Two-Fisted Tales

Tales of Mystery and Adventure

"The Lurker" tackles

The Monkey Club Murders

By Jeffrey Blair Latta

I'd never seen anyone die before.  Especially not that way.  But then, in this century, who has?  Not many, I'm thinking.

The joke is, we were all gumshoes.  All six of us, private dicks, fully licensed under Canadian law.  None of us were making a good living at it, but we got by.  We weren't proud.  Snapping pics of an unfaithful husband or two, tracking down some deadbeat for a goon who was himself only a step ahead of a five-to-ten suite in Kingston Pen -- it didn't shine, but it paid.  Ask me if I was complaining?  Not me, brother.

So there we were, early Monday morning, the two of us in a tight-fit,  low rent office, Jackie Tanaka and myself, Eddie Grimes, both of us just hanging out, him behind his paper-cluttered desk, me in a creaking chair near the file cabinet, just sitting, not complaining.  It was Jackie's office, and Jackie's phone, but we were both hoping it would ring because that would mean work, and work for Jackie usually translated into work for myself, if I could swing it.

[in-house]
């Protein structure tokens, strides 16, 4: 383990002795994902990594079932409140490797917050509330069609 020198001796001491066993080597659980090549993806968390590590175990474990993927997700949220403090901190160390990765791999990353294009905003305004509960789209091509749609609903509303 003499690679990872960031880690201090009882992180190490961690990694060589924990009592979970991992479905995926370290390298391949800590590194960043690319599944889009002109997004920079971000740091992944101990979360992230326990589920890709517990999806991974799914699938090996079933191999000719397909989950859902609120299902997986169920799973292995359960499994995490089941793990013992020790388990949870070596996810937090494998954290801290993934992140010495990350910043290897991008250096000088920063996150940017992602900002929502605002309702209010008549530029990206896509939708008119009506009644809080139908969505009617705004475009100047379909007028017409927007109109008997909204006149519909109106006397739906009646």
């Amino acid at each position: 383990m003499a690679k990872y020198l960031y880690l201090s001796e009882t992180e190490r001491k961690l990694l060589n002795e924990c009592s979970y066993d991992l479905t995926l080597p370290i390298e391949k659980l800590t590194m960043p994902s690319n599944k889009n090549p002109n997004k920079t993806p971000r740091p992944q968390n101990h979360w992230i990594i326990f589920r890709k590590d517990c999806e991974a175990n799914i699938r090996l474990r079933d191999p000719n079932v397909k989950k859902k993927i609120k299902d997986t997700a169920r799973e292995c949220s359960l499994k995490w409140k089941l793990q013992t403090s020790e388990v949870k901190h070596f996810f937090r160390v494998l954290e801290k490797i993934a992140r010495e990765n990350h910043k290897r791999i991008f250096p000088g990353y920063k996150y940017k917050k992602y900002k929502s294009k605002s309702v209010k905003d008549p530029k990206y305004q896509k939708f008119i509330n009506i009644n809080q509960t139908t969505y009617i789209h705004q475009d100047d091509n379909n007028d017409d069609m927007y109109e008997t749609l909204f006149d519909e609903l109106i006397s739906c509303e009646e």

He was going through his mail.  I didn't think much about that, since it was early and he had collected it as he let me in the door.  As he flipped through the envelopes, I was talking, but I can't really remember what I said.  I hadn't told him about my concerns, I know that.  I hadn't told anyone and, in light of what happened next, that could be seen as a fault on my part.  Maybe it would have saved his life.  Then again, maybe not.

Jackie suddenly noticed one letter that had evidently caught his interest.  Using his thumb, he ripped open the envelope and pulled out the letter inside.  I wasn't paying much attention.  Like I said, I was hoping the phone would ring.

I do remember noticing the way Jackie paused as he unfolded the letter and looked at it.  That stuck in my mind.  His brows dropped and his lips tightened around the corners.  But that was all he did.  If you knew Jackie, you'd know why that stuck in my mind.

"What've you got there?" I asked.  "One of your ex-wives finally caught up with you?"